My favorite challenge as a designer is renovating the kitchen in an older home. I enjoy creating a space that works for the 21st century family, while respecting the original architectural style of the house. There are two approaches to working in an older house. Firstly, to create a kitchen that reflects and reinforces the home’s original architectural style. The second option is to introduce contemporary elements for a transitional effect. Whichever direction you take, flexibility and creativity are key ingredients to a successful project. Also, think of surprises as opportunities and know that, as veteran of a renovation project, you will have great stories to tell!
Complement, Not Compete
When blending new with old, a common mistake is trying too hard to match the older home’s custom millwork and cabinets. It often works well to base the kitchen design on a Shaker cabinet such as our Dayton, Rockford or Austin. Their clean, simple lines provide a stylistically neutral backdrop that blends well with almost any architecture. From 19th-century farm homes to turn-of-the-century town homes and mid-century-modern ramblers, Shaker cabinets are the way to go . With the right selection of crown molding, decorative trim and hardware, the cabinetry will complement rather than compete with the home’s original style.
A typical challenge, is to create an open kitchen in a house designed for complete separation of spaces. When taking out a wall, I will often use a furniture-look feature such as a built-in buffet or custom island to make a graceful transition between the kitchen and living / dining rooms.
If your kitchen is small, avoid wall cabinets in favor of open shelves for a light and spacious feel. Additionally, recover storage potential by optimizing lower cabinets with a careful selection of storage units. Look for an adjacent hall or closet to convert to a walk-in pantry.
Integrate existing features such as antique light fixtures or a wrought-iron floor grate into the final design. For a rustic effect, consider an apron sink, cup pulls on cabinets, wide-plank distressed flooring and industrial-style fixtures.
Expect a Lot of Work
Do not expect a renovation to be simple – some renovations are more like resurrections. Undoubtedly, an older home will have been built with non-standard dimensions. The new kitchen may likely wrap around bumped-out walls and mechanical chases. Also, cabinets may have to accommodate low windows, high ceilings and a shortage of countertop space. The original home may also be divided into awkward apartments. With CliqStudios semi-custom cabinets, a wide range of modifications allow me to create a graceful line of cabinets across an irregular wall or shallow hallway.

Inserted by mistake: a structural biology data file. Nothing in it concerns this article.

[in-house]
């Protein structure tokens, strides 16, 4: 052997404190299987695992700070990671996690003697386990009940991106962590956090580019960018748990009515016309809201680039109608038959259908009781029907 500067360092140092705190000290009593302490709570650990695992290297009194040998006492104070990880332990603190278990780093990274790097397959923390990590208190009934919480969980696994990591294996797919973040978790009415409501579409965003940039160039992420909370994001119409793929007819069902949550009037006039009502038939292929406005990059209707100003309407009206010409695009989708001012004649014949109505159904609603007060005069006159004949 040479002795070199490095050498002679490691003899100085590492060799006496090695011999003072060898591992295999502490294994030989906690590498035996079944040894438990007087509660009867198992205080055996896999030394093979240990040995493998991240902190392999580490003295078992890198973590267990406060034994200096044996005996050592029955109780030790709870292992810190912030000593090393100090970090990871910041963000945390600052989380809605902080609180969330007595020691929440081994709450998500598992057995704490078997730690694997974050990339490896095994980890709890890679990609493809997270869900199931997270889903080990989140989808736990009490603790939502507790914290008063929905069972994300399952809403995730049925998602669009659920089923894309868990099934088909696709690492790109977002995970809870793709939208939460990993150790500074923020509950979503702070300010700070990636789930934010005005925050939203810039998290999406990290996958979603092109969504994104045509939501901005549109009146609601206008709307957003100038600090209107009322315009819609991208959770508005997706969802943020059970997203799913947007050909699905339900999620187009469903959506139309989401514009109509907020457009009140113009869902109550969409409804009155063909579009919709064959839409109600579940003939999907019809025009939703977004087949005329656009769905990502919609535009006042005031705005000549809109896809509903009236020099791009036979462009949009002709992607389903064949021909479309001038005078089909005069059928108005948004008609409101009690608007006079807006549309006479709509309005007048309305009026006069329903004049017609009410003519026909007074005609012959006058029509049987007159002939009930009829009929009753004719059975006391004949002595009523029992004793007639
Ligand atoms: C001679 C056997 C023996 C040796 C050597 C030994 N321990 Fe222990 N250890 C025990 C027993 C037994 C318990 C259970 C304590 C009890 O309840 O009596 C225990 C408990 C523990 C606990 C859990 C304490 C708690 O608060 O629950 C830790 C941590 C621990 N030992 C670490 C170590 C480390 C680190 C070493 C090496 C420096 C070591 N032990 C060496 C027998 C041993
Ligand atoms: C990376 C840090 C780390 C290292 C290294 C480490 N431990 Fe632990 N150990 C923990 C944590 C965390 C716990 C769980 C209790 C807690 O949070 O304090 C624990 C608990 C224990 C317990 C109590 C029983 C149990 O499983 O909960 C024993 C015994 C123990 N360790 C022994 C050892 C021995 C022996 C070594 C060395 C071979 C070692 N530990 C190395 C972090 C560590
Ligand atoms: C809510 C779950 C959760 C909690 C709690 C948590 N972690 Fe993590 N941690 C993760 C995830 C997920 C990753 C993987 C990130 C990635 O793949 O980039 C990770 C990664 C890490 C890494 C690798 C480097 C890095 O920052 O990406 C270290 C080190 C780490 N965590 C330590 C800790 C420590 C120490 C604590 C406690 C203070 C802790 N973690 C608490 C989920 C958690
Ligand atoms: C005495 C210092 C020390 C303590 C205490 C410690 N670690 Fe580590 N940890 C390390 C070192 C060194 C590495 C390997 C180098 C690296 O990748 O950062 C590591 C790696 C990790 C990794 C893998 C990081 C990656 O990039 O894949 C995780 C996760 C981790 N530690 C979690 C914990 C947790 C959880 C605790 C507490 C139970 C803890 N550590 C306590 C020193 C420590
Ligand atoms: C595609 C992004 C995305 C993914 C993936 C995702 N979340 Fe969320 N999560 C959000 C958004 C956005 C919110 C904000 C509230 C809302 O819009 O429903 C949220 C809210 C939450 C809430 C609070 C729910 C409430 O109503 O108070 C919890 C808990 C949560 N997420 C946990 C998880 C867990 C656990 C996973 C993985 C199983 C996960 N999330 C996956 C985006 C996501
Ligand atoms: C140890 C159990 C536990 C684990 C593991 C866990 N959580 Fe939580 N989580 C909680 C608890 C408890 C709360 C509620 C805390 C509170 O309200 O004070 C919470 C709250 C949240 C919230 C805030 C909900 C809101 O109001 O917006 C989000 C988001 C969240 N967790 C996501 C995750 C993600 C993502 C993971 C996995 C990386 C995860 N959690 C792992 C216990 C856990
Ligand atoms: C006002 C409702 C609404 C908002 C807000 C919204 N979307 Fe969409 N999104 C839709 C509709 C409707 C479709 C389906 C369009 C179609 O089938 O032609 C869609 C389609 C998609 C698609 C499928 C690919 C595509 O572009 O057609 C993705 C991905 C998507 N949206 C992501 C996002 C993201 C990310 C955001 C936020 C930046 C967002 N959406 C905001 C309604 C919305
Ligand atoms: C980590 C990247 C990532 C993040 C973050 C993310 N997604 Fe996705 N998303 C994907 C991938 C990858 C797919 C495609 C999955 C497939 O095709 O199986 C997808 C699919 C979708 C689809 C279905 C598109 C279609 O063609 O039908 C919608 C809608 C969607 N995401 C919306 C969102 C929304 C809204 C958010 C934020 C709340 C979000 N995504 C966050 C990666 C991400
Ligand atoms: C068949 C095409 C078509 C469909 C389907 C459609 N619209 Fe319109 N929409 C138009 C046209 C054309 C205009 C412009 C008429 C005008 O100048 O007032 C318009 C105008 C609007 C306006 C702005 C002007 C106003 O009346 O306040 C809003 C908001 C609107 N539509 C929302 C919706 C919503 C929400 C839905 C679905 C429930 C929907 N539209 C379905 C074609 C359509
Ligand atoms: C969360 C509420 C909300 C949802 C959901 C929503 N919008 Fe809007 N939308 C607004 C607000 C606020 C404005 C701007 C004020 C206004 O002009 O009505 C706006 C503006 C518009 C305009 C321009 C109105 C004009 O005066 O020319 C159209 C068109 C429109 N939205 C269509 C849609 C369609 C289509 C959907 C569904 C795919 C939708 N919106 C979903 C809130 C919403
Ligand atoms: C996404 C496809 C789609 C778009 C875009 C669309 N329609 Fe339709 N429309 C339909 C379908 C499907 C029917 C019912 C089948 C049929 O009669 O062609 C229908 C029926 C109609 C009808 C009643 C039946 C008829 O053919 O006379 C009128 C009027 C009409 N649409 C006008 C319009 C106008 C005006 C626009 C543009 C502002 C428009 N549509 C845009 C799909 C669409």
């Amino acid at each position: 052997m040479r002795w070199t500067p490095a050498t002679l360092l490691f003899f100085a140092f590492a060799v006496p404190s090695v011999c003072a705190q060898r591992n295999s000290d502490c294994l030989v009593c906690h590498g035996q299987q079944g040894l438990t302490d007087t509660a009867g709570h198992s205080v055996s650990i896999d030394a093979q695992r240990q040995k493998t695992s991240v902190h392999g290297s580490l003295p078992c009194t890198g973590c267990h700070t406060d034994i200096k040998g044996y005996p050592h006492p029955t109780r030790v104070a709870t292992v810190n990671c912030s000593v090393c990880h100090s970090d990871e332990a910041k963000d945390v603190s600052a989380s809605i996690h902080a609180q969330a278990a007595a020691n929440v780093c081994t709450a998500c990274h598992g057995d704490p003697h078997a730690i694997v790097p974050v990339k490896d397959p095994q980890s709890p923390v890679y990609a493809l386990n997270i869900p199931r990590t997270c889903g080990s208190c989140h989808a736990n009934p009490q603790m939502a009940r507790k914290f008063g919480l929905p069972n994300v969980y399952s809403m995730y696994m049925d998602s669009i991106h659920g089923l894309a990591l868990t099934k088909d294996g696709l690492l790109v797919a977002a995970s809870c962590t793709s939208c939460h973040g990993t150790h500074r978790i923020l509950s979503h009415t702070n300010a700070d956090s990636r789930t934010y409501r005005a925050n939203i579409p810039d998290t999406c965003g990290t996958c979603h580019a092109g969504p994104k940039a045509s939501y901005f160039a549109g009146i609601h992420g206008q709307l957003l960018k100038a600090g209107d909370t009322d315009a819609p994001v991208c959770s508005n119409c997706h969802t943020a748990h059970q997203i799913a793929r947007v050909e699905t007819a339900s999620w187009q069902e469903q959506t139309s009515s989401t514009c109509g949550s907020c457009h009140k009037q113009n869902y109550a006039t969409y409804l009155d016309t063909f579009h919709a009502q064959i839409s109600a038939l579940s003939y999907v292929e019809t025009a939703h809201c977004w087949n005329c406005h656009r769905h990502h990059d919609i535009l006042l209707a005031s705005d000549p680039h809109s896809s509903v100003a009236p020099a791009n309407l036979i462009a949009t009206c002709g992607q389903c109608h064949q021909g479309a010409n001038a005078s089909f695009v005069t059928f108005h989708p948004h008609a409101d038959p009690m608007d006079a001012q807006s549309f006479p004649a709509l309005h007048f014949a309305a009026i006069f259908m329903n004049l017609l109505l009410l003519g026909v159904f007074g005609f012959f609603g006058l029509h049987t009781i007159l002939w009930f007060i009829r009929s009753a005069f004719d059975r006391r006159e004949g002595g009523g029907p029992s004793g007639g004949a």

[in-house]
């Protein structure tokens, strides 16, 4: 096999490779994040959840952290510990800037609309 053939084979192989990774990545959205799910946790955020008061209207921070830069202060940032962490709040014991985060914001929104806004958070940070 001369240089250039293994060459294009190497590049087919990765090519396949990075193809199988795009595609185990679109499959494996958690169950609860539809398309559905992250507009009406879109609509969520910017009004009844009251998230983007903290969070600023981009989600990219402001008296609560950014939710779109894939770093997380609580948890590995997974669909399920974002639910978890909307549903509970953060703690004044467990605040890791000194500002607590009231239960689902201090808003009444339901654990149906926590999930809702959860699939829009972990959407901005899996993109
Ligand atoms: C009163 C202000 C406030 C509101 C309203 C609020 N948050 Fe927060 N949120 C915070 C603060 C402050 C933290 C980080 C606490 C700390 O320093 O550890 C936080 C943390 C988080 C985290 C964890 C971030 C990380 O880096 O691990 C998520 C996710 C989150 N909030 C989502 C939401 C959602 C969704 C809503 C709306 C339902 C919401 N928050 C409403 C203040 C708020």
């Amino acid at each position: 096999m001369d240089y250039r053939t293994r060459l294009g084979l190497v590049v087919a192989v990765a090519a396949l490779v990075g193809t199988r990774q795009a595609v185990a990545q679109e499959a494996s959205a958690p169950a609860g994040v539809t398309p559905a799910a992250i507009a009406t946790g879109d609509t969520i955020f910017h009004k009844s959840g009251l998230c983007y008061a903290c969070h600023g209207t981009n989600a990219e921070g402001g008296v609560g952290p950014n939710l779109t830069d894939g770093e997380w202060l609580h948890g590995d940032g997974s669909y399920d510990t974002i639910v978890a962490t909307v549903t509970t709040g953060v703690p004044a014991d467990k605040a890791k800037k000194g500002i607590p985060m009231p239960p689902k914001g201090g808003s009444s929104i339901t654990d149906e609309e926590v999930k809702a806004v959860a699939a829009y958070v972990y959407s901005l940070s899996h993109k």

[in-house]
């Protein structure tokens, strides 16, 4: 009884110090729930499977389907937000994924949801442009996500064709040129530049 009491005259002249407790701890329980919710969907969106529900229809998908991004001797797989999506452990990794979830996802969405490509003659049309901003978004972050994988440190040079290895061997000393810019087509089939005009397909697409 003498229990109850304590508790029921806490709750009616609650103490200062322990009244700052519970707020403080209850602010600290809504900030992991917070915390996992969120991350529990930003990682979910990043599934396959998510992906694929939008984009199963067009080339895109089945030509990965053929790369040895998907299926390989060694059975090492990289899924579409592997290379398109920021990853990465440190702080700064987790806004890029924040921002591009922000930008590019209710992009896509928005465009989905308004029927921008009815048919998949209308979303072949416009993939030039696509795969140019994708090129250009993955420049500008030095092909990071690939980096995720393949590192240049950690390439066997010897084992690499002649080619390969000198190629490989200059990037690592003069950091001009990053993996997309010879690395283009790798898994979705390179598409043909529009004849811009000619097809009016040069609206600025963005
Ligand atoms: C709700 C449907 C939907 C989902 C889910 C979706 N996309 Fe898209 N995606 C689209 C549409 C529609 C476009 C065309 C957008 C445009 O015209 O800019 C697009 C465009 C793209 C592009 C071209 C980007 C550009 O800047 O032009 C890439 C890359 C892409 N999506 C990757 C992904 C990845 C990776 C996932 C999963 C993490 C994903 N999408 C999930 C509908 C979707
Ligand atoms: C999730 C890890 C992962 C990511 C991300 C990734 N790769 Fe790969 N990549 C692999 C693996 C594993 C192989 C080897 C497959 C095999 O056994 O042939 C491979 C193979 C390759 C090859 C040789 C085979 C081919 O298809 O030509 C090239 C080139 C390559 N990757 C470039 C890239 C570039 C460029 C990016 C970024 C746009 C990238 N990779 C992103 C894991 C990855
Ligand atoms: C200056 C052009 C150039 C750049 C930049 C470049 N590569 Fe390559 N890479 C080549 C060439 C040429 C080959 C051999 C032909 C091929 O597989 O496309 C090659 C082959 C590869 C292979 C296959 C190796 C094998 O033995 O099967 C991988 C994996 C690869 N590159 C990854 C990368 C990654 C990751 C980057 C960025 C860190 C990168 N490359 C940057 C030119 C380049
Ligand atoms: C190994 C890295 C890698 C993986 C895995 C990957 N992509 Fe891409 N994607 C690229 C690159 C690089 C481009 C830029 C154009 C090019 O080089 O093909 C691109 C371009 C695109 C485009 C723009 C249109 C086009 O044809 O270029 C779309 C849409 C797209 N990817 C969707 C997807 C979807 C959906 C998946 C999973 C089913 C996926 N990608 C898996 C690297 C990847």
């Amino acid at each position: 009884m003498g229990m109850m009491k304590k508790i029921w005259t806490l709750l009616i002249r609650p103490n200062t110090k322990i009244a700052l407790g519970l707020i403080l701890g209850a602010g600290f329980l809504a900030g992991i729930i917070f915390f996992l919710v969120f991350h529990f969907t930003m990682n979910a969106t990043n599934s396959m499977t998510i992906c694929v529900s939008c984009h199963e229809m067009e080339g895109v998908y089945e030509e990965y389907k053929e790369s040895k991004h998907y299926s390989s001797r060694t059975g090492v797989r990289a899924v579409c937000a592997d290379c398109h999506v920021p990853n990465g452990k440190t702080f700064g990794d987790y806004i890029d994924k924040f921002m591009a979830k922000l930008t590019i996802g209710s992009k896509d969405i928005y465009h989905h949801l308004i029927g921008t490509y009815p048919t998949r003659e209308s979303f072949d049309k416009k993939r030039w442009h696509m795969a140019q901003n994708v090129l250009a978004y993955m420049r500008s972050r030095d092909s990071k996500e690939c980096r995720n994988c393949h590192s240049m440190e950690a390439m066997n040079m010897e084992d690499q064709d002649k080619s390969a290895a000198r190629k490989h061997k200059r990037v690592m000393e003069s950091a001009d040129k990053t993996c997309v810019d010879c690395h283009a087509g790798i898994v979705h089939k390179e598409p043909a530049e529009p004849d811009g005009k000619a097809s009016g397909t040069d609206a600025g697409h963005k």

Those walls hold mysteries! Tear-out is an adventure. Therefore, build some flex into your budget for unforeseen structural and mechanical issues. Electrical and plumbing systems are unlikely to be ready for modern appliances without major updates. On the positive side, your walls may yield up time capsules – in my home’s walls I found a 1930’s pack of Lucky Strikes and a mysterious keyhole slot.
Hire a Professional
The skills of the finish carpenter will make or break a renovation. Be sure to hire a contractor with experience in similar projects. Your pro should handle irregular walls and floors and surprises such as unexpected vents, rafter tails and radiator pipes with creativity and grace. It’s best to have your pro check all measurements before you order cabinets. The installer should be prepared to modify a cabinet on site if necessary. Overall, it may take serious artistry to cut crown molding and base trim to fit perfectly.
Browse historic renovation stories in our gallery: